Samer Alabed, Aisha Guul, Claire Crighton, Fares Alahdab, Munes Fares, Mohammad Morad, Mohamad B Sonbol, Mohammed E Madmani, Anas Sasa, Nigel Unwin
July-September 2014, 4(3):66-70
DOI:10.4103/2231-0770.133337  PMID:24982827
Background: Palestinian refugees have been a displaced group of people since 1948, many of whom are living in refugee camps in the Middle East. They are entitled to free health care from the United Nations Relief and Work Agency (UNRWA). They show a higher prevalence of diabetes than the population in their host countries in the Middle East. This study examined the realities of care for diabetic patients in UNRWA health clinics in Damascus, Syria. The aim was three‑fold: To investigate the level of diabetes care, to probe patients' level of general understanding of their disease and its management, and to search for areas of potential improvement. Methods: Data on patient education and care was gathered over a 1 month period from August 4, 2008 to September 4, 2008 using questionnaires and direct observation of the workflow at the clinics. Clinic‑led care was observed by the study team using checklists during patient visits. All of the clinic staff and sampled patients were interviewed. The main areas of care assessed were: Patient follow‑up; examination of eyes and feet; availability of medications; and patient education. A total of 154 people with diabetes were sampled from three refugee camps situated around Damascus. Results: A total of 154 patients, three doctors and seven nurses composed the sample of the study. Foot examinations were almost always neglected by health staff and eye examinations were not offered by the UNRWA clinics. Interviews with patients showed that: 67% (95% confidence intervals [CI]: 0.59‑0.70) had to buy their medication at their own expense at least once due to medication shortage in the UNRWA clinics, 48% (95% CI: 0.40‑0.55) displayed poor knowledge regarding the cause and exacerbating factors of diabetes, 65% (95% CI: 0.56‑0.72) had not heard of insulin, and 43% (95% CI: 0.35‑0.51) did not know for how long they needed to take their medications.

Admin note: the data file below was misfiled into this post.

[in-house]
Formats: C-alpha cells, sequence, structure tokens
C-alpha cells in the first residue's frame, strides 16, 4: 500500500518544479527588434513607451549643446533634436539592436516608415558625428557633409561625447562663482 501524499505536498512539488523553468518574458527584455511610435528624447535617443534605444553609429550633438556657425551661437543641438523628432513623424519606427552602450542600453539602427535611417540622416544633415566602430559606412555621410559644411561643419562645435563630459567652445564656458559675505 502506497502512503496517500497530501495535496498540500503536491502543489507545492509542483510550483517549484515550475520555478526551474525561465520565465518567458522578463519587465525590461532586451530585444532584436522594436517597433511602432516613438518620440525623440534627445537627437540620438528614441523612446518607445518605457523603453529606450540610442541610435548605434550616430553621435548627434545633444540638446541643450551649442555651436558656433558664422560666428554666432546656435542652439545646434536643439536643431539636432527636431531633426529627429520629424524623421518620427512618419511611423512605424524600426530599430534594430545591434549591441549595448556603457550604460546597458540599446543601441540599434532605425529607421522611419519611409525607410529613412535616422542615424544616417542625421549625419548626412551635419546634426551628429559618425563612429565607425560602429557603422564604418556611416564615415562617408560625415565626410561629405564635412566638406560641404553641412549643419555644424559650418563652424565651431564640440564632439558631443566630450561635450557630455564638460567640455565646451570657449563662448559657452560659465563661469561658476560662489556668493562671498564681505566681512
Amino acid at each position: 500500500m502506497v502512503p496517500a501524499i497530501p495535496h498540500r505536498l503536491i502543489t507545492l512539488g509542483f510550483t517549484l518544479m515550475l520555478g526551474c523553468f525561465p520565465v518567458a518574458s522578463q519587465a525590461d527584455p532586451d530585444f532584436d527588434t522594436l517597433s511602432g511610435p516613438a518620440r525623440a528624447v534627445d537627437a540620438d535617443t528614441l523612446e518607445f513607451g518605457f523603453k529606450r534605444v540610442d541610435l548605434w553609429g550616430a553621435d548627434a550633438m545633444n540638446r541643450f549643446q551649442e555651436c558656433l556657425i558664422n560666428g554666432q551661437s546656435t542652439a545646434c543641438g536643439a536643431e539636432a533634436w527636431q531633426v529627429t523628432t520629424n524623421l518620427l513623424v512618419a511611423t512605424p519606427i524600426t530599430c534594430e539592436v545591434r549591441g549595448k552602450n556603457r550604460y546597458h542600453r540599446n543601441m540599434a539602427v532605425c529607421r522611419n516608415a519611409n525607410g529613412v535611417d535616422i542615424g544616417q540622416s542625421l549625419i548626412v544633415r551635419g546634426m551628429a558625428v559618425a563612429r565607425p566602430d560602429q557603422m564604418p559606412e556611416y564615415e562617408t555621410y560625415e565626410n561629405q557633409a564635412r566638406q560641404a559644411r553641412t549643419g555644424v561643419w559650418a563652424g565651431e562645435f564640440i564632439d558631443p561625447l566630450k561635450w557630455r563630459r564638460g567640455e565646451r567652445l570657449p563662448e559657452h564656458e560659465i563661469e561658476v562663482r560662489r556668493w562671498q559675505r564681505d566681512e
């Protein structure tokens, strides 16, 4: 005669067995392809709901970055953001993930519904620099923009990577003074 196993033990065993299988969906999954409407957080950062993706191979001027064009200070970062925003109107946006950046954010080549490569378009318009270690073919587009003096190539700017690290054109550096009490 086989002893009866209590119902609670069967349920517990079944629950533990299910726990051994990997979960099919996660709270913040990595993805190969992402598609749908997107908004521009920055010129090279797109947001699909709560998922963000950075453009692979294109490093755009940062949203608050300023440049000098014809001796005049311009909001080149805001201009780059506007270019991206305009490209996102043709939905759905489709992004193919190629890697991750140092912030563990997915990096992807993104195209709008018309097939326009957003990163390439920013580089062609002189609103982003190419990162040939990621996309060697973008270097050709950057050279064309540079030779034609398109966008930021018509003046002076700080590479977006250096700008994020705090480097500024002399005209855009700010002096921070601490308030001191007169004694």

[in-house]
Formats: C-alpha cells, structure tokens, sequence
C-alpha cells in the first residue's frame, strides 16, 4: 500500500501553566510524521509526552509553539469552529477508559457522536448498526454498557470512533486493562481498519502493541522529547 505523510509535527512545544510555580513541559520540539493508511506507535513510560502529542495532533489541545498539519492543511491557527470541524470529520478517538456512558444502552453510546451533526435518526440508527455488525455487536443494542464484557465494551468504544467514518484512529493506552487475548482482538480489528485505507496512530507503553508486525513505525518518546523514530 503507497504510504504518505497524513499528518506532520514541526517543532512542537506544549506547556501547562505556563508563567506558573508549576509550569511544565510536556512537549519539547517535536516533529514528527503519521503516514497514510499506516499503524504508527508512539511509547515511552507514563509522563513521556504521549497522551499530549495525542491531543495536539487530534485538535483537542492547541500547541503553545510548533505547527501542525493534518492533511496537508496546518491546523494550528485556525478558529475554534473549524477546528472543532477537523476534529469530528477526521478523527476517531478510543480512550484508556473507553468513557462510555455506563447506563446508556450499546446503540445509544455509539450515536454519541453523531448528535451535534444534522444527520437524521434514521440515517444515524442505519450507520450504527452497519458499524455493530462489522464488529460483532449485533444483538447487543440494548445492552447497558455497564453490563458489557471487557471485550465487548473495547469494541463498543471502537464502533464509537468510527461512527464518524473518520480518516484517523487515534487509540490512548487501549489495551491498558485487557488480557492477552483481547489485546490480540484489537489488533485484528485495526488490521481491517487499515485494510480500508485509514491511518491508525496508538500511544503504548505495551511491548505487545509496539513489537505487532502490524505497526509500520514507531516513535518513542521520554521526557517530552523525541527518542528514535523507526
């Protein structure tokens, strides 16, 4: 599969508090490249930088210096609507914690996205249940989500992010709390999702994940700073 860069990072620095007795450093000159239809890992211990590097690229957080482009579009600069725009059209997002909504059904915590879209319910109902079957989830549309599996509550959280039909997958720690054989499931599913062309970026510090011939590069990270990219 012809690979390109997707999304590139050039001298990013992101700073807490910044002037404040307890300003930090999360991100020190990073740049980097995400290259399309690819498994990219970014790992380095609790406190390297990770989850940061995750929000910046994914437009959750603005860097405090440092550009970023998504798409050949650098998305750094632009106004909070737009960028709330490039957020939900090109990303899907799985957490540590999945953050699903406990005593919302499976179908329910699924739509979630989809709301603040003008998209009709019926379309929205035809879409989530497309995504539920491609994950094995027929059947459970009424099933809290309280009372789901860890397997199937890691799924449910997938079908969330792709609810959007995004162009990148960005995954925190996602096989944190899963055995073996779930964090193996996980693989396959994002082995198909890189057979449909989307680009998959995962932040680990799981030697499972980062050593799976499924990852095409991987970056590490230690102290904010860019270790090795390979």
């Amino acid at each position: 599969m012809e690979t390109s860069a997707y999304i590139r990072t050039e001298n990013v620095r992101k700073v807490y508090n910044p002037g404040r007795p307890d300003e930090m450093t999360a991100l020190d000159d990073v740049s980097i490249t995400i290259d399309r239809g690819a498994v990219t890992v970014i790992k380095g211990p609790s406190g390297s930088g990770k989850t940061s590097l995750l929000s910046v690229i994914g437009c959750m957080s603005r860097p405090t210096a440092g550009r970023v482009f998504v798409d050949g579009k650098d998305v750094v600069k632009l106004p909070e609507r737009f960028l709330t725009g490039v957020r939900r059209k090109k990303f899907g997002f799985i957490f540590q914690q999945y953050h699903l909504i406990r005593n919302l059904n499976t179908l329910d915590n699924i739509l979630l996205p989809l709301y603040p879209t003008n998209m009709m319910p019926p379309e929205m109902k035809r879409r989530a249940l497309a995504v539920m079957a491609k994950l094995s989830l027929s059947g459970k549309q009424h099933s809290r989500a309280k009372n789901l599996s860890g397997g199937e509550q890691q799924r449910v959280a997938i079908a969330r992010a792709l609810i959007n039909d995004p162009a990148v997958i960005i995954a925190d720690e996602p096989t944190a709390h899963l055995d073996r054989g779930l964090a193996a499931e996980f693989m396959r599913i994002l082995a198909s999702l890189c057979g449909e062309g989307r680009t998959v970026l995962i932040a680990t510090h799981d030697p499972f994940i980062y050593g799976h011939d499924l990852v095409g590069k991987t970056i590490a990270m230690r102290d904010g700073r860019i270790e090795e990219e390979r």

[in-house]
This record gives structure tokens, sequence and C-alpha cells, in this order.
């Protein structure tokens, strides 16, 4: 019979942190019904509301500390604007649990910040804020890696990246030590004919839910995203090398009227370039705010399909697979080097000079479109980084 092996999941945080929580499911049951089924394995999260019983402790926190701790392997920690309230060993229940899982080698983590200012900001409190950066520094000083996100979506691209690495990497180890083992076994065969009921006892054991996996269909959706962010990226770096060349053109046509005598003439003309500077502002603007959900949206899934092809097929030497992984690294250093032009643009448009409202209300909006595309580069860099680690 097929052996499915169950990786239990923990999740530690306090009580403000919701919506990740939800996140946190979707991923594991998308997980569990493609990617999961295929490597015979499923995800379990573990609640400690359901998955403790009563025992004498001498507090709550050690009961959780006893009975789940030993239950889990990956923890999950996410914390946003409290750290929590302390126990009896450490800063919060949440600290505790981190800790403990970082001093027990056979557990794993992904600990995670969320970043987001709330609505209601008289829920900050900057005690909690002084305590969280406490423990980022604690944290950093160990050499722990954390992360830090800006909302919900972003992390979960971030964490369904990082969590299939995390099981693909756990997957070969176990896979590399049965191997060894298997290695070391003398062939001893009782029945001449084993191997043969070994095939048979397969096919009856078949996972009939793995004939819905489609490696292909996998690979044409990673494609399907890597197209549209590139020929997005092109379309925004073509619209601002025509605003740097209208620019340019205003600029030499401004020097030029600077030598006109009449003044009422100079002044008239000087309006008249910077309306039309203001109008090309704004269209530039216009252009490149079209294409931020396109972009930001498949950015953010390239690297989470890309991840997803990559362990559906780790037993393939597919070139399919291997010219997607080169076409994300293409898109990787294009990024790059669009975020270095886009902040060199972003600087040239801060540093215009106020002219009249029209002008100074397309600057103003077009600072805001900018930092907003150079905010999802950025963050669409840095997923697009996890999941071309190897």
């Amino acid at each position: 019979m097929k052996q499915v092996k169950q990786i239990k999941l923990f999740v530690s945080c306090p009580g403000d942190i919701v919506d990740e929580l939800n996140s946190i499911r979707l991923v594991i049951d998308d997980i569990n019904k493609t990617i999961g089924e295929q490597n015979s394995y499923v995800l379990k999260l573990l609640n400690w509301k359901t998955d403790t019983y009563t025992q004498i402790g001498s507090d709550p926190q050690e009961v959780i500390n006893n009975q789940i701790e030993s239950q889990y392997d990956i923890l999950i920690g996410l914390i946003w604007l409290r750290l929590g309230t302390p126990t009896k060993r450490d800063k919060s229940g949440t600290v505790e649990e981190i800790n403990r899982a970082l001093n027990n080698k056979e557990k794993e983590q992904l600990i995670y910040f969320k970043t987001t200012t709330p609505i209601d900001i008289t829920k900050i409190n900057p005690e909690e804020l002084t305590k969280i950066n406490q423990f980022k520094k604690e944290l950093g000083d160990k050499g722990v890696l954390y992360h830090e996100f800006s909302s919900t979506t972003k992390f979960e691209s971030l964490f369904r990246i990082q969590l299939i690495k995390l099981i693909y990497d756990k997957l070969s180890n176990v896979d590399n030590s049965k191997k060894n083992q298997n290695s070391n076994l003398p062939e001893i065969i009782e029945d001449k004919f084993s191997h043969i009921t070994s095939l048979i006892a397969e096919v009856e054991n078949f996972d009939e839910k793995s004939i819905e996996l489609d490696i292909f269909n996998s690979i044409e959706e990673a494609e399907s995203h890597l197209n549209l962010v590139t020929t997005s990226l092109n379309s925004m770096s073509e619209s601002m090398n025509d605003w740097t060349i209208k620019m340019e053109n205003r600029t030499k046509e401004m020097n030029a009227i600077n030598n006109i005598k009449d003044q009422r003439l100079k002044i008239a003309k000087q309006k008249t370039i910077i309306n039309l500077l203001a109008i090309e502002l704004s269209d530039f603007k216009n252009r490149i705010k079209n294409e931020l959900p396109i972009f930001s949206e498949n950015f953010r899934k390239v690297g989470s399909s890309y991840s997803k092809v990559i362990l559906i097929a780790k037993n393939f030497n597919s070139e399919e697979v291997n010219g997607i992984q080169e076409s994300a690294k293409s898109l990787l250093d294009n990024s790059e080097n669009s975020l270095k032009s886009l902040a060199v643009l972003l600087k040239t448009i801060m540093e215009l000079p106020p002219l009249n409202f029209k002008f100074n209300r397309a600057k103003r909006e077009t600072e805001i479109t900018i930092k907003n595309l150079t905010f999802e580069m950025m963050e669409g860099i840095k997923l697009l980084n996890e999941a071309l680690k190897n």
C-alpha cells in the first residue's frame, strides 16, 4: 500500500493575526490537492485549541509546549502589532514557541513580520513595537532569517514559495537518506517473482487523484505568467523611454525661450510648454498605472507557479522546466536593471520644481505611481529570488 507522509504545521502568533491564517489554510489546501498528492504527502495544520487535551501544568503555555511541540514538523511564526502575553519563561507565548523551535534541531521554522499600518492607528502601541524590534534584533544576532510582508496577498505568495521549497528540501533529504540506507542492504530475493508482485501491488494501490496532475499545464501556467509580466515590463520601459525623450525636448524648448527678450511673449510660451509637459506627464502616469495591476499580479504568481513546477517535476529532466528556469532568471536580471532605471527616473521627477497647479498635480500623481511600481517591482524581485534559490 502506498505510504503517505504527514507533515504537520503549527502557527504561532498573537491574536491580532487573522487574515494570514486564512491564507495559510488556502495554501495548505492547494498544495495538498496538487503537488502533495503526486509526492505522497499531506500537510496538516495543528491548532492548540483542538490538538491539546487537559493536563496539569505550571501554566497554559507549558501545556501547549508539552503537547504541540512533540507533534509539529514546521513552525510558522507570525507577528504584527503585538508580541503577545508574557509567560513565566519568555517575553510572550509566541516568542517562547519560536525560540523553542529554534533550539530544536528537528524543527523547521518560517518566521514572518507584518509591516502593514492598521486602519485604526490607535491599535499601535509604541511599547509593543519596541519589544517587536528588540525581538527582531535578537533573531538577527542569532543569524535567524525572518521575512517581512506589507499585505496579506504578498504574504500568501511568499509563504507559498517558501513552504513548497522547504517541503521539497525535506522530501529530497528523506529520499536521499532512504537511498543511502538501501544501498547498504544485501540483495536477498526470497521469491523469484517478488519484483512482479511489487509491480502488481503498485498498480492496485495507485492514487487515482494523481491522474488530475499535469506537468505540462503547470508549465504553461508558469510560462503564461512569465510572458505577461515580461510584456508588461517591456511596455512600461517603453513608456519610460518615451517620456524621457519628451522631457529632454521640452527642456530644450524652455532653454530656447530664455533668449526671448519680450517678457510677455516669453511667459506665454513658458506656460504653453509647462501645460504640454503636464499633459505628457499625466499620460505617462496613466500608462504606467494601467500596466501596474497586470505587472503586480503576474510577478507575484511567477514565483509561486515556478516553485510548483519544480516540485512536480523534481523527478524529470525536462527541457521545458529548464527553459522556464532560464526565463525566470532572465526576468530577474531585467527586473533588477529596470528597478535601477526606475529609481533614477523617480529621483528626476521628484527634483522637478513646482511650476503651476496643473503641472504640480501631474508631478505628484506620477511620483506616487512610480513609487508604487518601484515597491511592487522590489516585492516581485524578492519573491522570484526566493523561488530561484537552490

1 6,458 469
CASE REPORTS
A case of septicemia due to Chyresobacterium indologenes producing bla NDM-1
Atul Khajuria, Ashok Kumar Praharaj, Mahadevan Kumar, Naveen Grover
July-September 2014, 4(3):71-73
DOI:10.4103/2231-0770.133338  PMID:24982828
A multidrug resistant Chyresobacterium indologenes was isolated from blood in a case of septicemia. The organism was resistant to carbapenems and was positive for bla NDM-1 ; transferable through plasmid.
  - 2,591 312
Kenny-Caffey syndrome type 1
Tony El Jabbour, Tarek Aboursheid, Mohammad Baraa Keifo,  Ismael Maksoud, Diana Alasmar
July-September 2014, 4(3):74-76
DOI:10.4103/2231-0770.133340  PMID:24982829
Kenny-Caffey syndrome type 1 is a rare hereditary skeletal disorder. We present here a documented case of a 7-month-old girl with the characteristic symptoms of growth retardation, dysmorphic features, and hypoparathyroidism.
  - 2,480 291